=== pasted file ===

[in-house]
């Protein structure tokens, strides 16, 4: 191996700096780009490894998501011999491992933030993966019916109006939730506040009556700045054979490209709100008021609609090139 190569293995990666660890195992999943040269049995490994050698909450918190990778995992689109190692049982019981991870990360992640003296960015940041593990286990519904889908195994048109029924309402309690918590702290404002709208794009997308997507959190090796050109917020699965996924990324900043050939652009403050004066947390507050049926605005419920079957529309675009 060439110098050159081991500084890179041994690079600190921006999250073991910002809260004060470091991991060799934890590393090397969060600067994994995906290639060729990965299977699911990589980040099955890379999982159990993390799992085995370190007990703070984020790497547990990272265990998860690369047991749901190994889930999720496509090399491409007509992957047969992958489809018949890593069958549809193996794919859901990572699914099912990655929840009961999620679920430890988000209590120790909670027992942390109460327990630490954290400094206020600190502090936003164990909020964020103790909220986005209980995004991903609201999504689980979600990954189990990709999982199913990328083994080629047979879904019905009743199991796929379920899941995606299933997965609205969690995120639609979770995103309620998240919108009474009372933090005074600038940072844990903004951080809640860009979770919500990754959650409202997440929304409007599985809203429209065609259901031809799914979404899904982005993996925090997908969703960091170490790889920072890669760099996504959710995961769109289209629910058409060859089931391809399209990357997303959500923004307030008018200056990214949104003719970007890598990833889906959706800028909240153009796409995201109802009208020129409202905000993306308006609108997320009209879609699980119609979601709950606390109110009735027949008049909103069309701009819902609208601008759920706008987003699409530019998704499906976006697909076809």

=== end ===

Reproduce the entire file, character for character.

[in-house]
């Protein structure tokens, strides 16, 4: 191996700096780009490894998501011999491992933030993966019916109006939730506040009556700045054979490209709100008021609609090139 190569293995990666660890195992999943040269049995490994050698909450918190990778995992689109190692049982019981991870990360992640003296960015940041593990286990519904889908195994048109029924309402309690918590702290404002709208794009997308997507959190090796050109917020699965996924990324900043050939652009403050004066947390507050049926605005419920079957529309675009 060439110098050159081991500084890179041994690079600190921006999250073991910002809260004060470091991991060799934890590393090397969060600067994994995906290639060729990965299977699911990589980040099955890379999982159990993390799992085995370190007990703070984020790497547990990272265990998860690369047991749901190994889930999720496509090399491409007509992957047969992958489809018949890593069958549809193996794919859901990572699914099912990655929840009961999620679920430890988000209590120790909670027992942390109460327990630490954290400094206020600190502090936003164990909020964020103790909220986005209980995004991903609201999504689980979600990954189990990709999982199913990328083994080629047979879904019905009743199991796929379920899941995606299933997965609205969690995120639609979770995103309620998240919108009474009372933090005074600038940072844990903004951080809640860009979770919500990754959650409202997440929304409007599985809203429209065609259901031809799914979404899904982005993996925090997908969703960091170490790889920072890669760099996504959710995961769109289209629910058409060859089931391809399209990357997303959500923004307030008018200056990214949104003719970007890598990833889906959706800028909240153009796409995201109802009208020129409202905000993306308006609108997320009209879609699980119609979601709950606390109110009735027949008049909103069309701009819902609208601008759920706008987003699409530019998704499906976006697909076809």